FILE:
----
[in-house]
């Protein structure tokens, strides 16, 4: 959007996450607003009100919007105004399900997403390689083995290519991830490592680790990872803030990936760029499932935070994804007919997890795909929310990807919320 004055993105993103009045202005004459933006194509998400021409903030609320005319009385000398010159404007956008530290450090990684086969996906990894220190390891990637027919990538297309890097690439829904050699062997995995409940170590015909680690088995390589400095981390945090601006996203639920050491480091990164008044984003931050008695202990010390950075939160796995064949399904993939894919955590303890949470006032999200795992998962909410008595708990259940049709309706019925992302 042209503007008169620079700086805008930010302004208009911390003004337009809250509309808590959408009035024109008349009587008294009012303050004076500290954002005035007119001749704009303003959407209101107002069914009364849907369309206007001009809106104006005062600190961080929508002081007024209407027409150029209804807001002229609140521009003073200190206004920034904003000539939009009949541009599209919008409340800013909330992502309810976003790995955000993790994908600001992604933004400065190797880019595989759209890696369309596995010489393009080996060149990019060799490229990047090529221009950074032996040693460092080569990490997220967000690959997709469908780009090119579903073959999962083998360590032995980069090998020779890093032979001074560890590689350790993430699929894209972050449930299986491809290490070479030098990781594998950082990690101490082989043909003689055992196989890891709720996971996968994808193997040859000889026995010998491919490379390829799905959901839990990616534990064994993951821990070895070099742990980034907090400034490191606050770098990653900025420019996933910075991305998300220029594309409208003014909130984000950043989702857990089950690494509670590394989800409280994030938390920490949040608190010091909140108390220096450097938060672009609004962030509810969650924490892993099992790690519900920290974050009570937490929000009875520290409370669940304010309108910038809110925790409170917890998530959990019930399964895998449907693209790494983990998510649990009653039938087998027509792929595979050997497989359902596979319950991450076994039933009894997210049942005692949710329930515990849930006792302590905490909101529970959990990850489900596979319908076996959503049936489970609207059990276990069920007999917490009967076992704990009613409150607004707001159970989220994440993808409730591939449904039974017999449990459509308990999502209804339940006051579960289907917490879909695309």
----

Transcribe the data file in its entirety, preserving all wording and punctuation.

[in-house]
């Protein structure tokens, strides 16, 4: 959007996450607003009100919007105004399900997403390689083995290519991830490592680790990872803030990936760029499932935070994804007919997890795909929310990807919320 004055993105993103009045202005004459933006194509998400021409903030609320005319009385000398010159404007956008530290450090990684086969996906990894220190390891990637027919990538297309890097690439829904050699062997995995409940170590015909680690088995390589400095981390945090601006996203639920050491480091990164008044984003931050008695202990010390950075939160796995064949399904993939894919955590303890949470006032999200795992998962909410008595708990259940049709309706019925992302 042209503007008169620079700086805008930010302004208009911390003004337009809250509309808590959408009035024109008349009587008294009012303050004076500290954002005035007119001749704009303003959407209101107002069914009364849907369309206007001009809106104006005062600190961080929508002081007024209407027409150029209804807001002229609140521009003073200190206004920034904003000539939009009949541009599209919008409340800013909330992502309810976003790995955000993790994908600001992604933004400065190797880019595989759209890696369309596995010489393009080996060149990019060799490229990047090529221009950074032996040693460092080569990490997220967000690959997709469908780009090119579903073959999962083998360590032995980069090998020779890093032979001074560890590689350790993430699929894209972050449930299986491809290490070479030098990781594998950082990690101490082989043909003689055992196989890891709720996971996968994808193997040859000889026995010998491919490379390829799905959901839990990616534990064994993951821990070895070099742990980034907090400034490191606050770098990653900025420019996933910075991305998300220029594309409208003014909130984000950043989702857990089950690494509670590394989800409280994030938390920490949040608190010091909140108390220096450097938060672009609004962030509810969650924490892993099992790690519900920290974050009570937490929000009875520290409370669940304010309108910038809110925790409170917890998530959990019930399964895998449907693209790494983990998510649990009653039938087998027509792929595979050997497989359902596979319950991450076994039933009894997210049942005692949710329930515990849930006792302590905490909101529970959990990850489900596979319908076996959503049936489970609207059990276990069920007999917490009967076992704990009613409150607004707001159970989220994440993808409730591939449904039974017999449990459509308990999502209804339940006051579960289907917490879909695309």